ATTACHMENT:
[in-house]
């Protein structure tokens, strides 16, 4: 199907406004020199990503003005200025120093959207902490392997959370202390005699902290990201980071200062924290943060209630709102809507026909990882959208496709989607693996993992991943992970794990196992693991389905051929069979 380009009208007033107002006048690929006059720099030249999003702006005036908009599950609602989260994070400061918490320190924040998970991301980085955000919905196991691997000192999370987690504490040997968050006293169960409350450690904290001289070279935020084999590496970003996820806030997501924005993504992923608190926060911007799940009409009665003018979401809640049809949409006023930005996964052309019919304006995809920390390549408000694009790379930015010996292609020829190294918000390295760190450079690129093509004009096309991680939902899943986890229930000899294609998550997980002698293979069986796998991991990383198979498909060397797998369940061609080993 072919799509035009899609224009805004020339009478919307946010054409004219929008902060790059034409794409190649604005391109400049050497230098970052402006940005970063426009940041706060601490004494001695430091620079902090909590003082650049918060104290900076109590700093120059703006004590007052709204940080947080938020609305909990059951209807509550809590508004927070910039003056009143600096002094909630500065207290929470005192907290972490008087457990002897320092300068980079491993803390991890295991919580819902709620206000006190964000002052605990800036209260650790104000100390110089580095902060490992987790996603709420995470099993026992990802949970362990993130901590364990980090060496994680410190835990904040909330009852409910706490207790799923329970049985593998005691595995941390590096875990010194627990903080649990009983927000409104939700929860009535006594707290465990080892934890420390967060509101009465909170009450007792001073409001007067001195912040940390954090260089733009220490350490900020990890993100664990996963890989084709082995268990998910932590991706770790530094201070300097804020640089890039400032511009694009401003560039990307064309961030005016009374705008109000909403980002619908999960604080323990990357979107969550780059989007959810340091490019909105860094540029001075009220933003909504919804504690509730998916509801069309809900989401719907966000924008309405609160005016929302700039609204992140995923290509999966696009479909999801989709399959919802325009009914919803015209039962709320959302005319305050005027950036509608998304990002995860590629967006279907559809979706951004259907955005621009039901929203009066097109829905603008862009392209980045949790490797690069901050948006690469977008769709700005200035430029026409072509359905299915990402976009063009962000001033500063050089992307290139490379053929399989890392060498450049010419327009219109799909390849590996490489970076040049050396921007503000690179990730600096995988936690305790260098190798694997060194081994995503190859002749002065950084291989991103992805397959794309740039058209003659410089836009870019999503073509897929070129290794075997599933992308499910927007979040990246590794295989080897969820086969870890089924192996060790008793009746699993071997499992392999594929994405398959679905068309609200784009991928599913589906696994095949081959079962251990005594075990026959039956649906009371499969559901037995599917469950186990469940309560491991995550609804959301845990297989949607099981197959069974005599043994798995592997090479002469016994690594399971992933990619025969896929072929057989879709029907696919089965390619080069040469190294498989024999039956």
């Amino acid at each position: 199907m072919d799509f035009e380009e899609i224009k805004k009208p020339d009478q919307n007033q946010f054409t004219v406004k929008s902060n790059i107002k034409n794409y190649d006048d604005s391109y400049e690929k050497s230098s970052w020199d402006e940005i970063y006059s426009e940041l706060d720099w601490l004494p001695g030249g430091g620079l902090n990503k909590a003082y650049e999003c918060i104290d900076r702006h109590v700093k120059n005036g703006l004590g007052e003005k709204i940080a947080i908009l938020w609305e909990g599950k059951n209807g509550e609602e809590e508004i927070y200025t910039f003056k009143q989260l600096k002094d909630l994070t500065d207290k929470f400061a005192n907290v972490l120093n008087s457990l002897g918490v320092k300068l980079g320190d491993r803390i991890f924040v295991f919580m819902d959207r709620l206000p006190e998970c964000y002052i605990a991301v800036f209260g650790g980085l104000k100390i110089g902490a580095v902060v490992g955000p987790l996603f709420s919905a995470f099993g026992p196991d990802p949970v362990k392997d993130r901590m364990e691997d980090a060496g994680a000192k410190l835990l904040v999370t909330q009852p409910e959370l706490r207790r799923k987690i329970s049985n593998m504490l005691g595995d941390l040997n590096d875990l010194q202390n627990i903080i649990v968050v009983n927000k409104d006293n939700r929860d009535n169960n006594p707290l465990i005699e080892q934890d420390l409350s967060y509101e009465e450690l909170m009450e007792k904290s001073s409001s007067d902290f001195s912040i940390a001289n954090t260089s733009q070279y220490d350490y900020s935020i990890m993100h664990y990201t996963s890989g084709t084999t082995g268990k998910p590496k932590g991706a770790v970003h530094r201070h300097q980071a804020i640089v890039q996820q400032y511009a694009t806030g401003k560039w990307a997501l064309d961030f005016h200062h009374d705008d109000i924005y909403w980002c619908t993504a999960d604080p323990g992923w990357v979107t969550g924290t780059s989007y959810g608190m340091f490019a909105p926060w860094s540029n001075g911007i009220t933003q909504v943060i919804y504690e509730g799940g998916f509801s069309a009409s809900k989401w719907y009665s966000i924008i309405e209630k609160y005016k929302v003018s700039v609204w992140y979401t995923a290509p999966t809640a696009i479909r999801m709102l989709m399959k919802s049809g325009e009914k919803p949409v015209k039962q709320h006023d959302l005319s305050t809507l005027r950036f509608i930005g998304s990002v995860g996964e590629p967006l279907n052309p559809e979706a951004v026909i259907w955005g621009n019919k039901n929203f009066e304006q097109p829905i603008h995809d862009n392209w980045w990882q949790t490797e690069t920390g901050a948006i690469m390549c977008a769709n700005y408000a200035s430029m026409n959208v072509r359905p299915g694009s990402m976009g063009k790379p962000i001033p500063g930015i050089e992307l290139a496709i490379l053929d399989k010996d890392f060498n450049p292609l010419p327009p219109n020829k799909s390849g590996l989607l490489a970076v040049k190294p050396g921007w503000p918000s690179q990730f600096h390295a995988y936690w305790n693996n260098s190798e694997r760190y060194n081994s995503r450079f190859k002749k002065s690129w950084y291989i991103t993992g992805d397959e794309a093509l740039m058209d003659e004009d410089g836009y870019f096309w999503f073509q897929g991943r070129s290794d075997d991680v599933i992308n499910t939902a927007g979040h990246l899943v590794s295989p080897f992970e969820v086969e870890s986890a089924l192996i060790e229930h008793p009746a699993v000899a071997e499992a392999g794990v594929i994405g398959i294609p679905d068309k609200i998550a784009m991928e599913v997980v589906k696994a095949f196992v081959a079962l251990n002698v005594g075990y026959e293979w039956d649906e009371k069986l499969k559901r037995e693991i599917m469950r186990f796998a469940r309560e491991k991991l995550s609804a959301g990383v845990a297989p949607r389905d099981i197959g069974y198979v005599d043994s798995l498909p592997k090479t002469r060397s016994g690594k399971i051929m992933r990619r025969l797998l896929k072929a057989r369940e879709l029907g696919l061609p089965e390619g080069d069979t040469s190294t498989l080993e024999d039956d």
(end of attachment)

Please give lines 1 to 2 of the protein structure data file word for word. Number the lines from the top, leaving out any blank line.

[in-house]
């Protein structure tokens, strides 16, 4: 199907406004020199990503003005200025120093959207902490392997959370202390005699902290990201980071200062924290943060209630709102809507026909990882959208496709989607693996993992991943992970794990196992693991389905051929069979 380009009208007033107002006048690929006059720099030249999003702006005036908009599950609602989260994070400061918490320190924040998970991301980085955000919905196991691997000192999370987690504490040997968050006293169960409350450690904290001289070279935020084999590496970003996820806030997501924005993504992923608190926060911007799940009409009665003018979401809640049809949409006023930005996964052309019919304006995809920390390549408000694009790379930015010996292609020829190294918000390295760190450079690129093509004009096309991680939902899943986890229930000899294609998550997980002698293979069986796998991991990383198979498909060397797998369940061609080993 072919799509035009899609224009805004020339009478919307946010054409004219929008902060790059034409794409190649604005391109400049050497230098970052402006940005970063426009940041706060601490004494001695430091620079902090909590003082650049918060104290900076109590700093120059703006004590007052709204940080947080938020609305909990059951209807509550809590508004927070910039003056009143600096002094909630500065207290929470005192907290972490008087457990002897320092300068980079491993803390991890295991919580819902709620206000006190964000002052605990800036209260650790104000100390110089580095902060490992987790996603709420995470099993026992990802949970362990993130901590364990980090060496994680410190835990904040909330009852409910706490207790799923329970049985593998005691595995941390590096875990010194627990903080649990009983927000409104939700929860009535006594707290465990080892934890420390967060509101009465909170009450007792001073409001007067001195912040940390954090260089733009220490350490900020990890993100664990996963890989084709082995268990998910932590991706770790530094201070300097804020640089890039400032511009694009401003560039990307064309961030005016009374705008109000909403980002619908999960604080323990990357979107969550780059989007959810340091490019909105860094540029001075009220933003909504919804504690509730998916509801069309809900989401719907966000924008309405609160005016929302700039609204992140995923290509999966696009479909999801989709399959919802325009009914919803015209039962709320959302005319305050005027950036509608998304990002995860590629967006279907559809979706951004259907955005621009039901929203009066097109829905603008862009392209980045949790490797690069901050948006690469977008769709700005200035430029026409072509359905299915990402976009063009962000001033500063050089992307290139490379053929399989890392060498450049010419327009219109799909390849590996490489970076040049050396921007503000690179990730600096995988936690305790260098190798694997060194081994995503190859002749002065950084291989991103992805397959794309740039058209003659410089836009870019999503073509897929070129290794075997599933992308499910927007979040990246590794295989080897969820086969870890089924192996060790008793009746699993071997499992392999594929994405398959679905068309609200784009991928599913589906696994095949081959079962251990005594075990026959039956649906009371499969559901037995599917469950186990469940309560491991995550609804959301845990297989949607099981197959069974005599043994798995592997090479002469016994690594399971992933990619025969896929072929057989879709029907696919089965390619080069040469190294498989024999039956």